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they say the same thing, yeah, we got to do something on medicare. we understand. everybody. doesn't matter whether it's the most conservative republican or most liberal democrat, most powerful senator or the back bencher on the house, they all know, has anybody talked to anybody behind closed doors that says medicare is fine? because i sure haven't. >> or the whole -- >> but joe, the challenge is, the public doesn't think medicare is broken. right. >> the public is dead wrong. 70% of tea partiers -- >> so you have to figure out how to give them something -- this what is makes what ryan is doing politically harder. he's saying we know you like medicare, medicare frankly is popul popular, because it's secure and there and all this, you have to figure out how to still provide the security and, you know, in saying that you may have to go to private insurance market to a lot of people is not security in this. what i'm surprised is, we're not
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having the small reform conversation, which is means testing and raise the age, right. that's like to me sort of -- nobody wants to talk about that. and yet that's -- that is sort of only step one and that could be the simplest step. >> that's step one. i just think you have to say, if you're 50 -- you're 50 or older, 52, 53 you're going to get your medicare. just -- the way that it -- the way that the system is right now, you're going to get it. if you're younger than that, we're going to have to reform it in a way that saves it for future generations and saves our budget. but it's just not as -- but chuck, you are right. i mean when we go out and talk, you know, somebody will stand up and say, oh medicare's not that bad. if we just cut foreign -- >> if they like it -- >> if we just cut foreign aid or just cut pbs or -- >> we would be out of -- we would be out of the hole. >> one of the things that's so crazy about the welfare ad that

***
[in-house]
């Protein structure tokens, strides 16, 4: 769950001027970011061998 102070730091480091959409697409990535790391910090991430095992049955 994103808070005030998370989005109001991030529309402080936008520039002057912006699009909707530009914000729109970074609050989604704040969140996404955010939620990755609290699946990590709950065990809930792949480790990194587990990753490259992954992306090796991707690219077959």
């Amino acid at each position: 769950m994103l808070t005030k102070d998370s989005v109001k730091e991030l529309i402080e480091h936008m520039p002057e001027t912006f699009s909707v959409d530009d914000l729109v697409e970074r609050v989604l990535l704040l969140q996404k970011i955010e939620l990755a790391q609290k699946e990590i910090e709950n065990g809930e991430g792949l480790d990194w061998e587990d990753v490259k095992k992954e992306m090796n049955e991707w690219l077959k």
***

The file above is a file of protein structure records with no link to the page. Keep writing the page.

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david was going on about, on "meet the press," david axelrod, is what a small percentage of actual money that is. even if it were true, it's not true, it's an old debate. i fear that we're about to run smack into a mid 1980s debate. >> i always get people like setting their hair on fire when they say it, it's middle-class entitlements that pose the greatest risk in the long run. it's medicare and it's social security. and you know why? because there are hundreds of millions of people who depend on that, or will depend on that, over the next generation, to be able to stay in their apartments, to take care of their health care. i'm not saying this to say we should slash it and throw people into the street, but we've got to talk reality. >> let's be honest. >> medicare and medicaid are the two greatest risks to this country fiscally and we've got to reform and save them and social security is not that far behind.
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liberals love to say social security is fine. it's not fine. it's not solvent. the trust fund is bleeding money. it's going to go belly up too. it's going to -- longer down the road than medicare and medicaid. but americans don't want to hear that. >> other problem is it takes a crisis. we've always found a way to find the money. we'll borrow more money. we always find a way somehow. we're going to get to a point where we can't find a way anymore and it might be too late. >> and the problem with this crisis is, as we've seen in greece, as we've seen in other european countries, you know when -- you know when you find out that you have a crisis it's like when you're halfway down the cliff and you're about to splat. >> it's a slow motion, nonressionary. it may not be a depression. that's what's so insidious about it. it's an insidious crisis that's going to affect our ability to grow and we're seeing that right now. >> the second we hit that -- that point, and the world markets turn on us, because they